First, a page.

The Harrop-Procter Community Forest is comprised of primarily 100- to 120-year-old mixed coniferous forests. The region has experienced ~1.6°C increase in average annual temperature since 1913 and increased spring stream flows and decreased summer stream flows over the past 40 years. Additionally, the forest has been experiencing wildfires, including two major events in 2003 and 2017. Climate modelling outputs were obtained from Pacific Climate Impacts Consortium (PCIC) for various future emission scenarios (A2 moderate emissions where emissions eventually increase, A1B moderate emissions where emissions eventually decrease, and B1 low emissions where emissions eventually decrease) for the 2050s and 2080s. Projections reveal that over the next 30-60 years, fall, winter, and spring could be 2-5°C warmer and 10-25% wetter. Summer could be 3-7°C warmer and up to 30% drier. As a result of drier and warmer summers, the forest could experience ~5-15 times more average annual area burned by wildfires. There is also expected to be an increase in the frequency and magnitude of extreme events including heavy precipitation.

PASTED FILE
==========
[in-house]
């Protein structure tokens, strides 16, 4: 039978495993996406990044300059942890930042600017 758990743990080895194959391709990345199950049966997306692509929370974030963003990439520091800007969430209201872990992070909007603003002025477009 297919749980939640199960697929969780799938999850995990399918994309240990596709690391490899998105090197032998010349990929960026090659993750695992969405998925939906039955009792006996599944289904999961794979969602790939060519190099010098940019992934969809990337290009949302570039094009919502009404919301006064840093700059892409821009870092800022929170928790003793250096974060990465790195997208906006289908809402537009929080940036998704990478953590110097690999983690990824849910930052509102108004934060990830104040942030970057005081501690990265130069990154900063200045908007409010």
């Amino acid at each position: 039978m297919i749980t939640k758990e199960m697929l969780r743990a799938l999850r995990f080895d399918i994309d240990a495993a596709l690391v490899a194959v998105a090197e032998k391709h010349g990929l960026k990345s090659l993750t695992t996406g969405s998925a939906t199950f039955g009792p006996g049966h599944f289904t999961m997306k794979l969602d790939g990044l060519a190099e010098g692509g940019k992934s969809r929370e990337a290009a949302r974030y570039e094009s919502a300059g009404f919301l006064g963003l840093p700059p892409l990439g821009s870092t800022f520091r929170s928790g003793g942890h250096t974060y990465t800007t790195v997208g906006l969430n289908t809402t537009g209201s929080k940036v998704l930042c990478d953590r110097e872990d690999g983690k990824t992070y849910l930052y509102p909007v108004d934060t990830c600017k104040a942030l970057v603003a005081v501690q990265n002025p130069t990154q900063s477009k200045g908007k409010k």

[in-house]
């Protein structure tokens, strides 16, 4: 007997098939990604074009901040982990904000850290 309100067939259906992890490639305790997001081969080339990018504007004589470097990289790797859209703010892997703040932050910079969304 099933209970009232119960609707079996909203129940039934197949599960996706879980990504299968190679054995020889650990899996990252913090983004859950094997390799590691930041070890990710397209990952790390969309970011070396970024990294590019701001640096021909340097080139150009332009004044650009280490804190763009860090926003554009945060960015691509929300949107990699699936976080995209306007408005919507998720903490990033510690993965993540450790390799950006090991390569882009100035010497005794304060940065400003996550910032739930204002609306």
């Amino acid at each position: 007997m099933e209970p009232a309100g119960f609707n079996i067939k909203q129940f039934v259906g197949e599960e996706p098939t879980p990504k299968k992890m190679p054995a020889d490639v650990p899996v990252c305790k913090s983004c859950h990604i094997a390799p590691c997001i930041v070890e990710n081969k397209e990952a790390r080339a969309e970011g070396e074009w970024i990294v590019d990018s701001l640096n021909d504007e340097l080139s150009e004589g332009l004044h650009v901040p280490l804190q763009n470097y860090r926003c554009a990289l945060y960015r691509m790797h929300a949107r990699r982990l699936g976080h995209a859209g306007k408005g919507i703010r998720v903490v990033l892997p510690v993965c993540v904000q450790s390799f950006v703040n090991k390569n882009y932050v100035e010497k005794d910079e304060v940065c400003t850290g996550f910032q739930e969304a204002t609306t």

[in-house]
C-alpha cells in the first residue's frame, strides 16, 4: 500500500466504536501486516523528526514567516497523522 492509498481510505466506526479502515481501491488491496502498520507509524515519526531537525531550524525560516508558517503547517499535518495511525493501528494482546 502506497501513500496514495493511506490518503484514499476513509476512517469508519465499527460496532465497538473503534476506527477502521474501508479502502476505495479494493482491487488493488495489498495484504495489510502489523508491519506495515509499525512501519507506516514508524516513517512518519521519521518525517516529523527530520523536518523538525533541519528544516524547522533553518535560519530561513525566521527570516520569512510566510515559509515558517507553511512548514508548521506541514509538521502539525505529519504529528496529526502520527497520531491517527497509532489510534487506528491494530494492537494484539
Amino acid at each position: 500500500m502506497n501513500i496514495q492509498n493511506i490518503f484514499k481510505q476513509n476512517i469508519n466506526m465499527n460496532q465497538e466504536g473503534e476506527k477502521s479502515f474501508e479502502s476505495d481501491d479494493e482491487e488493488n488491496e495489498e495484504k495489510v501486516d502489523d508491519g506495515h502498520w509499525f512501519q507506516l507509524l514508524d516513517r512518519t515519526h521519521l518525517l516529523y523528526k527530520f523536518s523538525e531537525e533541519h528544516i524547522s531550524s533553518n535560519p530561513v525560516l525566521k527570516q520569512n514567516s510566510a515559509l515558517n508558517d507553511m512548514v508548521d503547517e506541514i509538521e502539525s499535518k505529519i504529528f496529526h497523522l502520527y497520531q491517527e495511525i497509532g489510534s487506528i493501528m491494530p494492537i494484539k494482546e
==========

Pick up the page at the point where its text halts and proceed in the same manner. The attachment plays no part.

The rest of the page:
To prioritize adaptation actions for the next 20-40 years, HPCC conducted a climate change risk assessment. The probability of wildfire and drought was assessed for each stand in the community forest based on terrain, ecosystem classifications, Vegetation Resource Inventory, and LiDAR interpretations. Fire and drought probabilities were then reassessed for 2055 and 2085 using cumulative moisture deficit data from the BC Ministry of Forests. The consequences of potential fire and/or drought to key community values such as homes, water, biodiversity, and timber were independently mapped. Relative risk ratings were assigned by combining probabilities and consequences. The highest risks and priority areas identified were drier areas near the community, headwaters areas with high fire likelihood, old forests on drier sites, and accessible timber stands on drier sites.